For such individuals, the very culture of the nation is running away from them and, on top of everything else, they believe they have lost the ability to control their government. The truth of the matter, in their view, is that they have just enough power through those forty-plus Tea Party representatives to shut the whole thing down.
It isn’t just avowed Tea Party fans of course who have some of these feelings. It is broader. A dislike – sometimes even a loathing – of government has been growing at an astonishing rate among those identifying themselves as Republicans. A Gallup survey from two weeks ago found that 81% of Republicans polled said that the federal government has too much power – a new high on this question. The rightward movement among Republican voters grew for the period 2002-2010 rose 10% from 62% to 72%, even as self-identifying moderate Republicans slipped from 31% to 23%.
In fact, these trends have antecedents reaching back some forty years. Various surveys have found that self-identifying conservative Republicans jumped from 42% to 65% through to 2008, even as moderate Republicans dropped ten percentage points to 16%. Liberal Republicans (such as earlier luminaries like Governor Nelson Rockefeller and Senators Jacob Javits, Ed Brooke, Clifford Case, Charles Percy and Richard Lugar) went from being a tenth of the Republican electorate to a risible 4%.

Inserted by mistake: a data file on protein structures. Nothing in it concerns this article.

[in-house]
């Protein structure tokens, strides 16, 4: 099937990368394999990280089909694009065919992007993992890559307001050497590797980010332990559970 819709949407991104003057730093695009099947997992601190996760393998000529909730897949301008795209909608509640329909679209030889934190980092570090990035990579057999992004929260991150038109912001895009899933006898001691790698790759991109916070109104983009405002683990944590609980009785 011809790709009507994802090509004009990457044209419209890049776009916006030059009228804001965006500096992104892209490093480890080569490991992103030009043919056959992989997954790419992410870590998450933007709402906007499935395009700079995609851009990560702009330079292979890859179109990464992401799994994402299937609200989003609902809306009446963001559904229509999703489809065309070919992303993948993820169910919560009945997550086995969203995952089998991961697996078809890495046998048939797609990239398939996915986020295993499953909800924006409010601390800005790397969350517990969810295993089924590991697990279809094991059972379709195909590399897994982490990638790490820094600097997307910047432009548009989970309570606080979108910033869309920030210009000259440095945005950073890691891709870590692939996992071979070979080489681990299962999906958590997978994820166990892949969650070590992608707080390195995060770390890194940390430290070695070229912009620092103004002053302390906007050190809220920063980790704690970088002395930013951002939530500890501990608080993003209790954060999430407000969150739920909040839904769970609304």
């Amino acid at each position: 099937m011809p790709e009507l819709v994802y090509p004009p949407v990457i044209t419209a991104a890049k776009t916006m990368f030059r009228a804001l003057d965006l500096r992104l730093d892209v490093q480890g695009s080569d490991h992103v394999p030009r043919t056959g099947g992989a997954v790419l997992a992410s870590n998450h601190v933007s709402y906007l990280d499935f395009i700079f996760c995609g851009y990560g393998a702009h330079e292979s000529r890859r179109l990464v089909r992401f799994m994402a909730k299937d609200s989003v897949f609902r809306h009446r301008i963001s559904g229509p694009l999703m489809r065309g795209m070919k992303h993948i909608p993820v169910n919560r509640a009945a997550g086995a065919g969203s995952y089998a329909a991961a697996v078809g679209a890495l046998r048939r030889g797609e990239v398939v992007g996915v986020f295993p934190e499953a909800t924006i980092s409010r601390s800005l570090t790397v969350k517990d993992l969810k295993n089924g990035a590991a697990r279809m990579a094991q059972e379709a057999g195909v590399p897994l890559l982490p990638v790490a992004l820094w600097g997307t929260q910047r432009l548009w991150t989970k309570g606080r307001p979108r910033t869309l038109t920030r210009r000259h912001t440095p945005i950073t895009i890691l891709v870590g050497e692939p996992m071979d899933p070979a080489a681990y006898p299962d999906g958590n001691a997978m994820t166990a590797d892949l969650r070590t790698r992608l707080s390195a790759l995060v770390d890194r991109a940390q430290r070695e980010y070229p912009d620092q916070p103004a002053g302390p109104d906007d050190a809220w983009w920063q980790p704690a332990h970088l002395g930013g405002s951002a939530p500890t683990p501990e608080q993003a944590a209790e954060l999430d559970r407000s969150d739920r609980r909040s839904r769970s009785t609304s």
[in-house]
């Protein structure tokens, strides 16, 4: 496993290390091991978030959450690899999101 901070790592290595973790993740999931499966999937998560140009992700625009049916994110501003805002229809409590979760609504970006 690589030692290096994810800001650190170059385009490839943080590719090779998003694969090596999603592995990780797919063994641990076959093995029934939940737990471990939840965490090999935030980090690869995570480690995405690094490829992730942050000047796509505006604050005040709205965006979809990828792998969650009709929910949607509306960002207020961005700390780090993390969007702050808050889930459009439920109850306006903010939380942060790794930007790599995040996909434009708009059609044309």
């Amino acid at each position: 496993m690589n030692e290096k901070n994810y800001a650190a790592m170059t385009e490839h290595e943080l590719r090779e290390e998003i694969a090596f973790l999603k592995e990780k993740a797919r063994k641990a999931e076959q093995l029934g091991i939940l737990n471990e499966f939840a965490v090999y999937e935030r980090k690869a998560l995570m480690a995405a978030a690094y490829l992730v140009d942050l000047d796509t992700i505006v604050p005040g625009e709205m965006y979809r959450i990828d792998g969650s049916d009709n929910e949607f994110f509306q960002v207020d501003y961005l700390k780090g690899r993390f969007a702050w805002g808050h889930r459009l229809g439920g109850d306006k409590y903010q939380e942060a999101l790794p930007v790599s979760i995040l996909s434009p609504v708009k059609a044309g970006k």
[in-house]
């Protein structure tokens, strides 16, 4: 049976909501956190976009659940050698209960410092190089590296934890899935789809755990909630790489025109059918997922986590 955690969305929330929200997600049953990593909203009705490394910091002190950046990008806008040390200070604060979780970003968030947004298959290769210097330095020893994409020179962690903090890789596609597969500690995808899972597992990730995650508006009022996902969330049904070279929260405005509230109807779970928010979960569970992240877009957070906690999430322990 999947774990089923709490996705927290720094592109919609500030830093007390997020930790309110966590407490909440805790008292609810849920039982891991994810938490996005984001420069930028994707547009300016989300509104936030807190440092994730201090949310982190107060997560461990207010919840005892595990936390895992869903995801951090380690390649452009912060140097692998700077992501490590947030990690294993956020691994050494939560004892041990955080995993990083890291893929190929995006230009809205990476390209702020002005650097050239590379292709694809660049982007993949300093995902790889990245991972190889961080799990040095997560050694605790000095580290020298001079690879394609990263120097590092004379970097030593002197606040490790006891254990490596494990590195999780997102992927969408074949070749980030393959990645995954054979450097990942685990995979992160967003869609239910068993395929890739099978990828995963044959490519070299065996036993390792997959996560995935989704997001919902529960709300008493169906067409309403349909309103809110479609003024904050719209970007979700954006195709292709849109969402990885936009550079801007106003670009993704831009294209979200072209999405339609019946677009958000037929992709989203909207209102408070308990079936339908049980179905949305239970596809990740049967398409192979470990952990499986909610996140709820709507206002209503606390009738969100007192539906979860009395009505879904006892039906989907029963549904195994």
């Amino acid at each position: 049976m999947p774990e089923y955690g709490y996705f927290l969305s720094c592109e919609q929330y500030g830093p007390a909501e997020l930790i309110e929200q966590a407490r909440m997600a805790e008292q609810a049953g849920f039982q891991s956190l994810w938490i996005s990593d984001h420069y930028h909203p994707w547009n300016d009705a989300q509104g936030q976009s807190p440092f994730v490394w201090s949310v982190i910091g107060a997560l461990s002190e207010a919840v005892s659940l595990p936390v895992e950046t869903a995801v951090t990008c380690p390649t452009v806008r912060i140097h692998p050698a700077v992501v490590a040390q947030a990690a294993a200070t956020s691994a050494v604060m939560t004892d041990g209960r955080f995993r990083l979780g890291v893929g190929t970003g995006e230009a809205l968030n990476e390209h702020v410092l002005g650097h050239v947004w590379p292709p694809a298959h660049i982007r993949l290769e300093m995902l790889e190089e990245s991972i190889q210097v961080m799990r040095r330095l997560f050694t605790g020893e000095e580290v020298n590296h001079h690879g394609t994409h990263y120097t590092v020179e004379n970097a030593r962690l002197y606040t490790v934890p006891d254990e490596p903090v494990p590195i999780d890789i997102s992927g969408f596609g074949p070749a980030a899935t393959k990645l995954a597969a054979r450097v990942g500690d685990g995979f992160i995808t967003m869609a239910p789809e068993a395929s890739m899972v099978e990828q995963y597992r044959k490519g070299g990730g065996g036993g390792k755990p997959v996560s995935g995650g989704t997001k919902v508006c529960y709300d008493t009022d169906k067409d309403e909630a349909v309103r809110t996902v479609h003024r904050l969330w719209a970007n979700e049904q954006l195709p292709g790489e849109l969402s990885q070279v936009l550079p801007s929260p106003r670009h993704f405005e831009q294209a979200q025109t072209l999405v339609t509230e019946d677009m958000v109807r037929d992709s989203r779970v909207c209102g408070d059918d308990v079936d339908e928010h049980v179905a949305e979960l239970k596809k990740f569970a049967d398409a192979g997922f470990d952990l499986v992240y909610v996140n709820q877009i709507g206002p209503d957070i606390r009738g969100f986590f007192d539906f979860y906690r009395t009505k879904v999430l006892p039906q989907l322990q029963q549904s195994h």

Meanwhile, a Pew Research Center survey from a month ago shows strong discontent with the current House of Representatives and Senate party leadership on the part of Republican rank and file voters. Some two-thirds of them disapprove of both Congressman John Boehner and Senator Mitch McConnell.
Looking closely at this set of trends, Democratic pollster and campaign strategist Stanley Greenberg – the man significantly responsible for Bill Clinton’s victories and a frequent election consultant to international clients, including political parties in South Africa – has been running a concentrated study entitled, “The Republican Party Project”, for the liberal NPO, Democracy Corps. Greenberg argues, reports Edsall, that “you cannot understand the government shutdown unless you understand the GOP from the inside.” In other words, “know thine enemy, better than thyself.” Greenberg and his team of researchers have divided Republican voters into three categories: evangelical and religiously observant voters (47%); libertarian leaning/Tea Party supporters (22%); and moderates at 25%. (See chart)